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Sir Alex Ferguson Addresses Harvard Business School in Boston on Success

December 19th, 2012 at 9:00 AM
By Glenn Hamilton

Sir Alex Ferguson spoke to students of the Harvard business school in Boston about what has made his managerial career such a success. The Manchester United manager spoke about his anger of losing the title to Manchester City last season, his dressing room manner, and his keys to success.

'Manchester - Old Trafford - Manchester United vs Crawley Town' photo (c) 2011, Andrea Sartorati - license:

Ferguson spoke candidly to the Harvard business school and told the students that he still feels angry about the way that United gave up their 20th Premier League title to City on the last day of the campaign. The scars are yet to heal and Ferguson stated that his message to his players this season is that City must not be allowed to beat them to the title two years in a row. 

Ferguson also criticized clubs who fire their managers at an alarming rate. Ferguson famously was given the time at Old Trafford to cement his influence even though results in the beginning of his tenure could have easily seen him unemployed in today's game. Ferguson has highlighted the point that changing managers often leads players to have too much power in the dressing room which makes the success of the next manager an impossible task. Ferguson has always taken pride at United, for developing players and teams to be successful in the long run instead of achieving immediate success. He believes clubs have to invest in long term players and be able to man manage these players to shape them into stars of the future. Ferguson feels there is nothing better than developing a young player into a regular first team starter. Letting players go who have been decent people has been hard for the Scot but all of the evidence and justification he needs is on the football pitch. 

Ferguson provided information to a Harvard paper about his success as a manger. Ferguson admits that his time as the Red Devil's manger has taught him a few lessons and felt that the students had a good grasp of his approach to management.

"The part of the discussion from which I learned the most about myself was when they were discussing the balance between 'fear' and 'love' in my approach to managing people," Ferguson said. "If you look at my history, there's all this hype about hair dryers and anger and so on, but the students acknowledged another side to it, which is more apt in terms of how I have fostered relations with people and developed the team over the years. The reality is not always how the press portray it. I felt the students were quite accurate in terms of how they analyzed this aspect, questioning and recognizing this important dynamic of management."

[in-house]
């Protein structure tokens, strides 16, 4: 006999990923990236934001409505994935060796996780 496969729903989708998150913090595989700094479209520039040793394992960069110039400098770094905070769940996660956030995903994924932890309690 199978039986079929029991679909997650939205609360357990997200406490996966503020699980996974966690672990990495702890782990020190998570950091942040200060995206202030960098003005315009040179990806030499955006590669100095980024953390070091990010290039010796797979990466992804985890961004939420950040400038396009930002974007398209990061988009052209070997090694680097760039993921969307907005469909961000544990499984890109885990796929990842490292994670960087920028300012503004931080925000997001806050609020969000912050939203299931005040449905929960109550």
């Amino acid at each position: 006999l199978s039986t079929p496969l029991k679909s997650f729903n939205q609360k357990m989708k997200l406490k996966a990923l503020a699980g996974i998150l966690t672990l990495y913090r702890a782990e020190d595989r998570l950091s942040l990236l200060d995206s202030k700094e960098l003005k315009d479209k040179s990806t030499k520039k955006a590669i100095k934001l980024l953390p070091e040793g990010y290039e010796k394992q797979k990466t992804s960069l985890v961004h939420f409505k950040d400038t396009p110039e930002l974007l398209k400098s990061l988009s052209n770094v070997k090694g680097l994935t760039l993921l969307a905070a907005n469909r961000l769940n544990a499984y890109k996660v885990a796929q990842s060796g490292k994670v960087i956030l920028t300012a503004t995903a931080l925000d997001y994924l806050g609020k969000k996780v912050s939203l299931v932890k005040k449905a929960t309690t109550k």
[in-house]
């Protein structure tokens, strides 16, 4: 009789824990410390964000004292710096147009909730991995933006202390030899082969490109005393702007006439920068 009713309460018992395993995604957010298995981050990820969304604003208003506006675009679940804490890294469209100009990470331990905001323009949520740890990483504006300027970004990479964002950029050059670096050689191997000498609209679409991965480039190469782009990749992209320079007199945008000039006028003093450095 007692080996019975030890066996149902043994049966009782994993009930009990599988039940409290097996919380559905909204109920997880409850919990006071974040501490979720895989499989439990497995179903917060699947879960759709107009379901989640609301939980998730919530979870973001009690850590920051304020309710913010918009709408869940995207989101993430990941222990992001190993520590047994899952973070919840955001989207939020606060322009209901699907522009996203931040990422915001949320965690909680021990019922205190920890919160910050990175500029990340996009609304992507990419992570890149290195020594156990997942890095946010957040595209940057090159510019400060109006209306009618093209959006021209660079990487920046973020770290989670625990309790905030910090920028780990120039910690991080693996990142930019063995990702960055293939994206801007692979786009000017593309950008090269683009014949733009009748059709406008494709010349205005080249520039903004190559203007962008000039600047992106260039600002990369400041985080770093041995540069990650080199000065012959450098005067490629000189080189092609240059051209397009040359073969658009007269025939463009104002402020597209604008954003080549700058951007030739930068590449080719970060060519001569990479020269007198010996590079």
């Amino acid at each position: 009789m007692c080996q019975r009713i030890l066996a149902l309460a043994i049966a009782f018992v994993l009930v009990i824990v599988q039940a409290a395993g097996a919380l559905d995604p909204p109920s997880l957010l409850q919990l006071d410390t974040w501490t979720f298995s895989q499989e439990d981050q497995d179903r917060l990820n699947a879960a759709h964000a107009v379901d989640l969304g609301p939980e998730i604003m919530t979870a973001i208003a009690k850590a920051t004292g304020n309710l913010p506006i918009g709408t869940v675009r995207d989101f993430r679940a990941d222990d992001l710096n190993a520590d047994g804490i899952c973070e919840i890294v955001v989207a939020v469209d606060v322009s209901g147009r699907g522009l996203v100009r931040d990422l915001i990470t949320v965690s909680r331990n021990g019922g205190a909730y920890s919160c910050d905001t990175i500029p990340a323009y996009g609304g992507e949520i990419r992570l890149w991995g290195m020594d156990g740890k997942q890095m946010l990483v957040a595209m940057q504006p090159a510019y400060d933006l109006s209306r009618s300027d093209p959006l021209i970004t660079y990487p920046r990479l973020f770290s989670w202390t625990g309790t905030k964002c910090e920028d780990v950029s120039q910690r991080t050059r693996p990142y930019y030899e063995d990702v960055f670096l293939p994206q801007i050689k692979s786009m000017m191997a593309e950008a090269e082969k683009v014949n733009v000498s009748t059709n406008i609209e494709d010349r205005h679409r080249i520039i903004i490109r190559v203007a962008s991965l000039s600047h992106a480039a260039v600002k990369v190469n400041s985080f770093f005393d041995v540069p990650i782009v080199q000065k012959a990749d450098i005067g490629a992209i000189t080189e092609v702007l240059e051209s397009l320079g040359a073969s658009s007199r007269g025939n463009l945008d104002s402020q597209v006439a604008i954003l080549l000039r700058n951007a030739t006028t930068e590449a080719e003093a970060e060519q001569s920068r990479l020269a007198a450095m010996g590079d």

Ferguson has stated before that, in the modern game with the modern player, a different style of management has been needed. Players must be fostered and, at least on the training ground, told they are doing a job well done. Ferguson believes there is no reason to tear a player down in training and believes the words well done were the greatest invented in sport. None could ever argue that Ferguson's approach to management and his ability to change with the times has given him the distinction of being one of the greatest sports managers of all time.

*Special Note: Widespread reports have confirmed that Barcelona manager Tito Vilanova has had to step down due to a relapse of an illness. Everyone in world football feels saddened about this news and wish Vilanova a full and speedy recovery. 

Tags: Boston, Harvard Business School, League, Manchester, Manchester City, Manchester United, Premier, Premier League, Sir Alex Ferguson, Soccer, Tito Vilanova

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